This very high-quality wallcovering, produced by the New York firm Leissner & Louis, ca. 1872-78, is woodblock-printed on embossed paper, demonstrating a well-executed design and of equal quality print.
A note on this object states “From Bush House, Salem, OR, built 1877-78,” which may have been written on the back of the wallpaper, however, the piece has been lined with fabric and the back is no longer visible. The Bush House in Salem, Oregon was once the estate of banker and newspaper owner, Asahel Bush, which he built and shared with his wife and four children. Now a museum, one can visit this preserved example of Victorian decorative ideals and see this sidewall paper displayed on the walls in their formal sitting room.http://www.oregonlink.com/bush_house/piano_closeup.html
This wallpaper is a fine example of high Victorian style and reflects the decorative ideals and aesthetic consciousness of the period. The details and patterning of the print would have been expensive to produce and demonstrates an ornamental wealth that the upper class often displayed through the decorated public and private spaces in their homes.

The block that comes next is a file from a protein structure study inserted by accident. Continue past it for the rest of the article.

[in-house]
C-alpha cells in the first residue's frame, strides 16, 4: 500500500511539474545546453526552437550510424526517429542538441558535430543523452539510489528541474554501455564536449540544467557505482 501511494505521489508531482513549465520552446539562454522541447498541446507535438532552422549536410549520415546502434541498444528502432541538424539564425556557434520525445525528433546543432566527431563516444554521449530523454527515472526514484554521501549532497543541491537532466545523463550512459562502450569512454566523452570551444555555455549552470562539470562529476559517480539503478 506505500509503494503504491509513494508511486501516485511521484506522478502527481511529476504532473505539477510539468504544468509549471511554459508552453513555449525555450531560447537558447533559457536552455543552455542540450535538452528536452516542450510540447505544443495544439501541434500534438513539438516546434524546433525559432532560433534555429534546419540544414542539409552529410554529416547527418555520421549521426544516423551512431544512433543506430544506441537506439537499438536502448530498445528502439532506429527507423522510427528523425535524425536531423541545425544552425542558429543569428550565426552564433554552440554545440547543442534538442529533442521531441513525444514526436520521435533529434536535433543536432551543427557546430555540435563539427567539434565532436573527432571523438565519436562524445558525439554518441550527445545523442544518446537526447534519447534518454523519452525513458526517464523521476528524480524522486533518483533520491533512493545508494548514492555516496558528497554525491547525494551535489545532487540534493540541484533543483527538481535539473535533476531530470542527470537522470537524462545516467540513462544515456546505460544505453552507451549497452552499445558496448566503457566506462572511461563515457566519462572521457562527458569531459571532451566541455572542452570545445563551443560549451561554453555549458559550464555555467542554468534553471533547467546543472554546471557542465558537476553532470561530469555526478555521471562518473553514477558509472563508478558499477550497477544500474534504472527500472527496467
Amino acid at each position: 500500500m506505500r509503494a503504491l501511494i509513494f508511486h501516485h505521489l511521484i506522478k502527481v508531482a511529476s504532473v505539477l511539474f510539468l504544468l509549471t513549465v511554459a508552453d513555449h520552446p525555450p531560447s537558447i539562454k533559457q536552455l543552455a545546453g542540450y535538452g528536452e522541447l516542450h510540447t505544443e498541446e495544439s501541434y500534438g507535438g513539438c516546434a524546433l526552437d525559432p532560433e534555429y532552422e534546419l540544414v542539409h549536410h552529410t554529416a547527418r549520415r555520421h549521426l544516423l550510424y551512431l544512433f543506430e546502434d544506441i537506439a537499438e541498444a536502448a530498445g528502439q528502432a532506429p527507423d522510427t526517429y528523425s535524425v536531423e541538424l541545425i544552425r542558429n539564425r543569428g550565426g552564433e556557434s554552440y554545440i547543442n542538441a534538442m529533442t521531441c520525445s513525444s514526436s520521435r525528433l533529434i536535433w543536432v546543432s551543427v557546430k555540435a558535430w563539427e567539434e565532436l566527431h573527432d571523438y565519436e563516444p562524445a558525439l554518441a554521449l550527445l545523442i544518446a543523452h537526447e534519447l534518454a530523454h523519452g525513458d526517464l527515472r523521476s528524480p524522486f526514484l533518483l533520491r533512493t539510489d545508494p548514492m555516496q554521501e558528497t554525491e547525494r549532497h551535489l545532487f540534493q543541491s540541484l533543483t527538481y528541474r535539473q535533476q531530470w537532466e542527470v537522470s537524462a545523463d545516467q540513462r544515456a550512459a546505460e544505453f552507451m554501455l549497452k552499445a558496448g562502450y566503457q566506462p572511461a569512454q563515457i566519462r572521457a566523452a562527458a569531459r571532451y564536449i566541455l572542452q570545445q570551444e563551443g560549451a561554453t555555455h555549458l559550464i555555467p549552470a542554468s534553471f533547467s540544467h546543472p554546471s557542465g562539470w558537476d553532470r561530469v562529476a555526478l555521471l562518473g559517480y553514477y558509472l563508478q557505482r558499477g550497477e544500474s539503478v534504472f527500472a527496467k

The print’s design demonstrates a Japonaiserie influence, combining softly blooming leaves and flowers drawn in pure outline and filled with delicate and dreamy tints of pastel pink, blue, cream and gray color and then layered over circular pattern filled shapes. The patterning is outlined in metallic gold and the background layered with metallic silver over cream ground. Oriental motifs mingling with peonies and cherry blossoms create an abstraction of nature that allows the eye to wander around the controlled, conventionalized wall decoration without distraction.
One can imagine sitting in a Victorian parlor during the late 19th century, listening to the piano or reading in an overstuffed chair, the flowering wallcovering creating a subdued environment inside the safety of the home, and distracting from the real wildness of the nature outside.